WRAL Investigates

Was science of blood evidence lost in translation to jurors?

Posted March 9, 2011

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— A scathing review of the state crime lab last summer prompted a flood of motions from defense attorneys to review the cases of convicted killers, and legal experts say part of the problem lies in the science of blood evidence.

An independent review of the crime lab last year concluded that State Bureau of Investigation analysts had frequently misstated or falsely reported blood evidence in about 200 criminal cases during a 16-year period ending in 2003.

Some of the most egregious violations found were linked to Duane Deaver, whom Attorney General Roy Cooper fired in January.

In an exclusive interview last Friday with WRAL Investigates, Deaver spoke for the first time since his termination, maintaining that he simply followed SBI policy and didn't do anything wrong.

"People seem to have put a lot of the responsibility for these cases on me, but it's just a piece of the puzzle," he said.

SBI policies, which have changed since the independent review, used to call for blood analysts to include initial test results in their official report, while the results of negative secondary tests were included only in each analyst's notes.

"We can't say that's blood, but it might be blood," Deaver said.

Critics argue that lack of proof wasn't always made clear to a jury.

"Any layperson is going to say, if someone says positive for the presence of blood or an indication of blood, that to them means blood is present. It's ridiculous to think otherwise," defense attorney Diane Savage said.

Duane Deaver Web only: Discredited SBI agent defends himself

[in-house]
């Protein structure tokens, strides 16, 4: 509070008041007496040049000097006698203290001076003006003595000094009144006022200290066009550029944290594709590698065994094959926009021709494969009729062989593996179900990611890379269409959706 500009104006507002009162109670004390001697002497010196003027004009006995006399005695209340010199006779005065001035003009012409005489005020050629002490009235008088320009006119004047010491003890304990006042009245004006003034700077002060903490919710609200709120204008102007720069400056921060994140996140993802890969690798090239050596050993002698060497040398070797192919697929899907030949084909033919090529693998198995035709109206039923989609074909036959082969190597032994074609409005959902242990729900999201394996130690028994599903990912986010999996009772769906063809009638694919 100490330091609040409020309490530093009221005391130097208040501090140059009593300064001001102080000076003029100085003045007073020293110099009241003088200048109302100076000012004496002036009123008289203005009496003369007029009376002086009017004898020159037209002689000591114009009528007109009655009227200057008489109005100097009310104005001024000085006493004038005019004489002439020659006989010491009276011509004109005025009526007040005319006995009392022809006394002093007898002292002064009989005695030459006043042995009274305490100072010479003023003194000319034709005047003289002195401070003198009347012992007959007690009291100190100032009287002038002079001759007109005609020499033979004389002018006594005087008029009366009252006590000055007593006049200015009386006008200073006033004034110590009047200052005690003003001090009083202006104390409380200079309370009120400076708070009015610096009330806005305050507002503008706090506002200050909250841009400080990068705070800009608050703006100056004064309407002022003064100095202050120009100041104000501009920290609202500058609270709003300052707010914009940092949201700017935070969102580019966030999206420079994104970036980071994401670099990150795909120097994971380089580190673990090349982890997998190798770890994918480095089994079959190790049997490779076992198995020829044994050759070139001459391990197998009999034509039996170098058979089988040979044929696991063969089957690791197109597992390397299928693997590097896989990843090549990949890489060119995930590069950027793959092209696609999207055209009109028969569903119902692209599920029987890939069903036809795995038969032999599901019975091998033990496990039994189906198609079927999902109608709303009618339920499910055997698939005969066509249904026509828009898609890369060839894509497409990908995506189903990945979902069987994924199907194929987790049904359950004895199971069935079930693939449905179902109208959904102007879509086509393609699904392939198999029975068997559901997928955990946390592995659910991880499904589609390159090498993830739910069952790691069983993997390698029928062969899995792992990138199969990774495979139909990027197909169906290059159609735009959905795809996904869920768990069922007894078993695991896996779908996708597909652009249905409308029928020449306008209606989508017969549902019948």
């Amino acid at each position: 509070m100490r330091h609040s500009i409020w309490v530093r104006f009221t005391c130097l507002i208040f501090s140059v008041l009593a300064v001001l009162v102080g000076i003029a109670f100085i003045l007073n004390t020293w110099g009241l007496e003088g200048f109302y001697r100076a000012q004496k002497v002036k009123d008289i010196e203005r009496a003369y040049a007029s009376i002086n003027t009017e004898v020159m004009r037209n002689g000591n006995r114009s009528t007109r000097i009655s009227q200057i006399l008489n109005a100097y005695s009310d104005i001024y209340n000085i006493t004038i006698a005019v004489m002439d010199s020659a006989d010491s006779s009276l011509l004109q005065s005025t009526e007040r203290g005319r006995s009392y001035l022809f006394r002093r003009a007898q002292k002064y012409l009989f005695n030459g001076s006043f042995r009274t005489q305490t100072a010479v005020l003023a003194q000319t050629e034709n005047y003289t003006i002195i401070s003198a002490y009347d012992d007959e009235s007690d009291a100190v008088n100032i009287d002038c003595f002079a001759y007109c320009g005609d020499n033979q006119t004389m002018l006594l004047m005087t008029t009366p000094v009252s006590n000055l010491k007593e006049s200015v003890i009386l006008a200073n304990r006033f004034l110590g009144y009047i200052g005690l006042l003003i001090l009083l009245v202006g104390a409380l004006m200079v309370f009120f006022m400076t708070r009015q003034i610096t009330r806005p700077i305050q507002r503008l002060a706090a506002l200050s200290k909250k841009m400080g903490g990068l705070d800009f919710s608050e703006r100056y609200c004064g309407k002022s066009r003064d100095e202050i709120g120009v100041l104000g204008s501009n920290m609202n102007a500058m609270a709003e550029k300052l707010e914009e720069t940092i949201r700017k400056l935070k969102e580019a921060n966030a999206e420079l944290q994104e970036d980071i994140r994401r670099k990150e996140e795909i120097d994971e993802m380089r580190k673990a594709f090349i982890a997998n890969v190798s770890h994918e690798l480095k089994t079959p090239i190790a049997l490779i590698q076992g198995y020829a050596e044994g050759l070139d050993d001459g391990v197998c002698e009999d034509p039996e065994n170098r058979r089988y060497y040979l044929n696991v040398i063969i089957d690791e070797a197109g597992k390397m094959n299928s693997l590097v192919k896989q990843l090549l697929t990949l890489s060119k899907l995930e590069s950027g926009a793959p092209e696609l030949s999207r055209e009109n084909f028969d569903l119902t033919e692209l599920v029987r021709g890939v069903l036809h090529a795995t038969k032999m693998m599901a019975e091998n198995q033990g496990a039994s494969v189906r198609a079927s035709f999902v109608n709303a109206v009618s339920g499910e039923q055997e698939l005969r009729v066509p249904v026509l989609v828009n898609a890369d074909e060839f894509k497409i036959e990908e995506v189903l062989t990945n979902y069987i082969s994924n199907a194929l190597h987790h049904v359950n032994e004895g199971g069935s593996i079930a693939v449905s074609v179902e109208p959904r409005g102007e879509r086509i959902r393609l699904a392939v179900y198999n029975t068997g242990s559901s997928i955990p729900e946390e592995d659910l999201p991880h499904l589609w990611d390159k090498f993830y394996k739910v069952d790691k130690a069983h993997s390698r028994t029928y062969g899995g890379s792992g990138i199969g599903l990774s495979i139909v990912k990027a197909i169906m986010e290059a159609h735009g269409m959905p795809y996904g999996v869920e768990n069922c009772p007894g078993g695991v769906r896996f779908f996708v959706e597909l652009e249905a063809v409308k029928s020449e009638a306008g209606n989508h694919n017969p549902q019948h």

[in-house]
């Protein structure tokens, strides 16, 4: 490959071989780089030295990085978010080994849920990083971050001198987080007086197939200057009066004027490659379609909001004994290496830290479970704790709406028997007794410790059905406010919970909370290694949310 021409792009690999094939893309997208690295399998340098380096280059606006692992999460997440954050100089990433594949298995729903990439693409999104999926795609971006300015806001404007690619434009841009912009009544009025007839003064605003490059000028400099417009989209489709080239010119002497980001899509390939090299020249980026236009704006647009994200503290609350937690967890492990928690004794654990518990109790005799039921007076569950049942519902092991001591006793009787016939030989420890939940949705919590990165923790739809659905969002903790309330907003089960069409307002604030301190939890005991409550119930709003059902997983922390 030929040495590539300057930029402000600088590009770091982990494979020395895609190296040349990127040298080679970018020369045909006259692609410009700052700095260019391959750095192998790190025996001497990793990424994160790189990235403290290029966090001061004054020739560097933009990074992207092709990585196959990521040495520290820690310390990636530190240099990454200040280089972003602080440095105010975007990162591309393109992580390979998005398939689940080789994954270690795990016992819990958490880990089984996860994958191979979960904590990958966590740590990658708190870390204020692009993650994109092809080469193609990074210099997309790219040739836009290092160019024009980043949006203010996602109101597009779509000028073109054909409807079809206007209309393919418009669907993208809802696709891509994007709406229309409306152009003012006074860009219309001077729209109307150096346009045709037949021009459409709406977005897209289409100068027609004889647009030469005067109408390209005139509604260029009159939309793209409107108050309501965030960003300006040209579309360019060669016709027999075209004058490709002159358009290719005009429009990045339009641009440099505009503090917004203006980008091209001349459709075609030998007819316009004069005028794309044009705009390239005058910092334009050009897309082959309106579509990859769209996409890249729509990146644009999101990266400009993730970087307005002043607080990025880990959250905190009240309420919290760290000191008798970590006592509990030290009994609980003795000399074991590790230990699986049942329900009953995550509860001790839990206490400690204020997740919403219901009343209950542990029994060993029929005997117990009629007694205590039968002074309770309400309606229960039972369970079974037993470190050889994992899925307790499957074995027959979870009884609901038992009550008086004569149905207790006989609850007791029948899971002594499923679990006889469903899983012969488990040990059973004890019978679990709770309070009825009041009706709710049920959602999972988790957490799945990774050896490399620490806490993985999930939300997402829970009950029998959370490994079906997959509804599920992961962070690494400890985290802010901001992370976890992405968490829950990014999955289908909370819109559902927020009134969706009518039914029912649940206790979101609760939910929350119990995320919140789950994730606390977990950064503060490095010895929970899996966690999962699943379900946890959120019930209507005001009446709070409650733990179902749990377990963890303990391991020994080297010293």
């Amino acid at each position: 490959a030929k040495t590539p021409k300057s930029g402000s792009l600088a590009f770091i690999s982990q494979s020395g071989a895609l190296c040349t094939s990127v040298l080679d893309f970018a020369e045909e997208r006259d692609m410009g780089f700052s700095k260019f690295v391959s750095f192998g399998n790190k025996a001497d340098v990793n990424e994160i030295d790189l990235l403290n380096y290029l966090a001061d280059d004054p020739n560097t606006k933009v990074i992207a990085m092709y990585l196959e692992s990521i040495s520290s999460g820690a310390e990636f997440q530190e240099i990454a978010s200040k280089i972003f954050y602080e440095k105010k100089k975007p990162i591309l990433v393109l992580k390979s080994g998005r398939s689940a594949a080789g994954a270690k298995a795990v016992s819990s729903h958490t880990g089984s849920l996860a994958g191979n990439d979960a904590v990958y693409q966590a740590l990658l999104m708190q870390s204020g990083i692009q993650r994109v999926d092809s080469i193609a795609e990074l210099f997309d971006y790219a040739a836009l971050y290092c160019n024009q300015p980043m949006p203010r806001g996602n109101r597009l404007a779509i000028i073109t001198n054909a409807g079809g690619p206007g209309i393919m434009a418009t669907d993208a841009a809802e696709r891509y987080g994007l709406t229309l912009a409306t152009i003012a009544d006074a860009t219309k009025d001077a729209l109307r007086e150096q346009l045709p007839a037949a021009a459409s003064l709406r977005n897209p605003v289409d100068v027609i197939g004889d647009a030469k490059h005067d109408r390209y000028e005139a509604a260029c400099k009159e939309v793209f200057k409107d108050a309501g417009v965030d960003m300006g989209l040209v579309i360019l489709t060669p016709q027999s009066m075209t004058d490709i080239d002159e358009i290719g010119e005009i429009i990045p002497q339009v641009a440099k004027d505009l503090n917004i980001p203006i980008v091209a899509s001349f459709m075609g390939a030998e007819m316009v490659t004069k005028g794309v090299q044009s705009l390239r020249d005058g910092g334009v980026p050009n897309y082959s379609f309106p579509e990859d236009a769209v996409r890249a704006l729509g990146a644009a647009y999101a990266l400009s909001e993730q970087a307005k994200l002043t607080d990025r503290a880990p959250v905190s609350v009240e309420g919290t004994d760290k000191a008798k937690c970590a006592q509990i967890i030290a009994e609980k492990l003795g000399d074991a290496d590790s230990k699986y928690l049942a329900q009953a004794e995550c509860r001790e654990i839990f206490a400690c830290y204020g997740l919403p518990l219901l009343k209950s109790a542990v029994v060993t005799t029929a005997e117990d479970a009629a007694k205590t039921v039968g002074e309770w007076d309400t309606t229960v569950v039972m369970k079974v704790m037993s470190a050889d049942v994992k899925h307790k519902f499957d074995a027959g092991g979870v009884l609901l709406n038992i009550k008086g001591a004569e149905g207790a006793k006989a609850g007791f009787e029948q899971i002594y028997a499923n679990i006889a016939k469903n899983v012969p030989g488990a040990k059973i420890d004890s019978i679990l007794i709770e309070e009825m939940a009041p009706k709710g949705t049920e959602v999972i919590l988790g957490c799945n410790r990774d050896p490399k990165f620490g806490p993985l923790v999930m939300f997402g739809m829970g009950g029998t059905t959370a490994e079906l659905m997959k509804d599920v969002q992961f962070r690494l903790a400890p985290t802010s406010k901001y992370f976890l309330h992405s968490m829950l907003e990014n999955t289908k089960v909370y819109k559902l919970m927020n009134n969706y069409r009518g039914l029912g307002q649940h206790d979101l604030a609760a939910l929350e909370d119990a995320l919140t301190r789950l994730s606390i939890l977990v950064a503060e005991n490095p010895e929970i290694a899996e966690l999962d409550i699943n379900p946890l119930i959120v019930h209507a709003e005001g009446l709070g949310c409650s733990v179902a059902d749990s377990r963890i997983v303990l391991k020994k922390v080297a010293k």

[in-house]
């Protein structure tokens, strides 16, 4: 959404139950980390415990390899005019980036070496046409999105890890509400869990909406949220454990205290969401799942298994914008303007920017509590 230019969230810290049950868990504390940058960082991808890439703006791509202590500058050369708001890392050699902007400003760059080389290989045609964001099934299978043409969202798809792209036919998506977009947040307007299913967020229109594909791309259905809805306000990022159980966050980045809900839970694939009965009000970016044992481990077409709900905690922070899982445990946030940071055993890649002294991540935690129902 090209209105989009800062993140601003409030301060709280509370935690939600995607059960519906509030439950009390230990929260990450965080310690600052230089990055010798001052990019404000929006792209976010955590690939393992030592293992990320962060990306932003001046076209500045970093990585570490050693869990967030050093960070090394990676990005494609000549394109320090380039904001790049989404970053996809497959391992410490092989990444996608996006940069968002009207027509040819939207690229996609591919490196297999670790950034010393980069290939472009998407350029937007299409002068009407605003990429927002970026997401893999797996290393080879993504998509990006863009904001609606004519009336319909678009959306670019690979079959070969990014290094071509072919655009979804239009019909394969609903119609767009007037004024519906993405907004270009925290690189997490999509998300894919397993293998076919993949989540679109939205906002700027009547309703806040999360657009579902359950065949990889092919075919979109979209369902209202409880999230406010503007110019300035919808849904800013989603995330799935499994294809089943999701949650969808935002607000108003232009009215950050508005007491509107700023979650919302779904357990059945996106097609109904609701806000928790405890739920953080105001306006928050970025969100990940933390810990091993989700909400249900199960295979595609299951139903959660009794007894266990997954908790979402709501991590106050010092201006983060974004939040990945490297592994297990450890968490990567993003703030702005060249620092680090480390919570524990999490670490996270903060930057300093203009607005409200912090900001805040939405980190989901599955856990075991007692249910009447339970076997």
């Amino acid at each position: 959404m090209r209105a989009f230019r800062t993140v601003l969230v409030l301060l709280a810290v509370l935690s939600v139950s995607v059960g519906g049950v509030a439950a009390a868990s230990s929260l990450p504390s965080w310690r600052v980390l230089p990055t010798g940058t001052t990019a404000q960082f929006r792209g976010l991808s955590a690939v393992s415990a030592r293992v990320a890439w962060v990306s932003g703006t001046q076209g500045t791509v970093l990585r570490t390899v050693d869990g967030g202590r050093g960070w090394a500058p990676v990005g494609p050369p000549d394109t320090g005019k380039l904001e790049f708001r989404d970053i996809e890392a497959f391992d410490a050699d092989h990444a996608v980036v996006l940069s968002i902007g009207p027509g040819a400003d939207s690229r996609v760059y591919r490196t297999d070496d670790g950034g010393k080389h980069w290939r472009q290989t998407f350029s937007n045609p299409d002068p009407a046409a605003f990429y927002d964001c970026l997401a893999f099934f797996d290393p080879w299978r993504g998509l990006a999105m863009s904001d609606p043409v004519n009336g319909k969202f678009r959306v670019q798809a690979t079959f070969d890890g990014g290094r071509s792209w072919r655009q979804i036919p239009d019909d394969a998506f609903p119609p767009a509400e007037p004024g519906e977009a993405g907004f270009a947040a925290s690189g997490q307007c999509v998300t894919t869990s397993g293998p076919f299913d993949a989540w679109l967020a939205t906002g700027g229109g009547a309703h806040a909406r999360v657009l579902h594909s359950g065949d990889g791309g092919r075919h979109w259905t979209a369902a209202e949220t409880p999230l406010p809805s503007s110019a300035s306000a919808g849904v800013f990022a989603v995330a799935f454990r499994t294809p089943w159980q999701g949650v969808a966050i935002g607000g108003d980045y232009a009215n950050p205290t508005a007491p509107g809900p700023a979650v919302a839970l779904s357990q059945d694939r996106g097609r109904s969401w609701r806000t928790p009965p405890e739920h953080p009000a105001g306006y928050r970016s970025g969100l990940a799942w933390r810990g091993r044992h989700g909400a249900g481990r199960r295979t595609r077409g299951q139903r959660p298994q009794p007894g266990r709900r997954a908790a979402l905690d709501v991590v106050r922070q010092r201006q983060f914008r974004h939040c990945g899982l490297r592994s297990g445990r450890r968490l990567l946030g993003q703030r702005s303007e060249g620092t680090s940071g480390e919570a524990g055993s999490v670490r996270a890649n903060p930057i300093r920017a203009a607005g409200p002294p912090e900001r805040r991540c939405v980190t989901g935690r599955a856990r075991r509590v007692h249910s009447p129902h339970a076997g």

Savage represented George Goode during appeals of his conviction for the murder of a Johnston County couple. She has argued for years that Deaver misled jurors in the case by indicating blood was on Goode's boots when secondary tests done in the crime lab came back negative.

State courts backed Deaver's expertise in the Goode case, but a federal judge sided with Savage in 2009, calling the evidence "misleading."

Deaver contends it was the job of prosecutors and defense attorneys to make the distinction clear to jurors of an indication of blood versus the presence of blood. He said he could do so when testifying at trial, but he often wasn't called as a witness.

For example, he never testified during Greg Taylor's 1993 murder trial, although his report showing an indication of blood on Taylor's truck was cited in the trial. His notes about a secondary test with a negative result weren't revealed at the time.

An independent judicial panel found Taylor innocent in February 2010 after he had served 17 years in prison. That ruling prompted the independent review of the crime lab.

"I was told when all this came up that a man was put to death because I falsified a report," Deaver said. "I cried. I would never do that."

Without citing the case, he said he later learned his work didn't lead to that execution, but he said that is part of what he calls misinformation that has destroyed his career.

"Many people have said many things about me that are absolutely untrue," he said.

WRAL Investigates Was science of blood evidence lost in translation to jurors?

Peg Dorer, director of the North Carolina Conference of District Attorneys, concedes there may have been cases where prosecutors and defense attorneys didn't truly understand the science of blood evidence. Still, she said, she believes the overwhelming majority of cases cited in the independent review of the crime lab had just outcomes at trial.

"Most cases are a compilation of a variety of things from a variety of law enforcement sources, not just a lab test," Dorer said.

More definitive DNA tests have replaced the older blood analysis techniques in many criminal cases.

Cooper declined to comment on Deaver's case, calling it a personnel matter.

The state Innocence Commission has filed a contempt of court charge against Deaver in connection with his testimony during Taylor's hearing last year. No hearing has been set to determine whether he lied under oath, but he said he looks forward to the day he can defend himself against the charge and win back his job.

"I feel like I'm alone and taking this on my shoulders," he said. "I think, in the days to come, I'll be able to prove (my integrity) to the people of North Carolina, and I think they'll be able to be proud again of the agency that they paid much money for."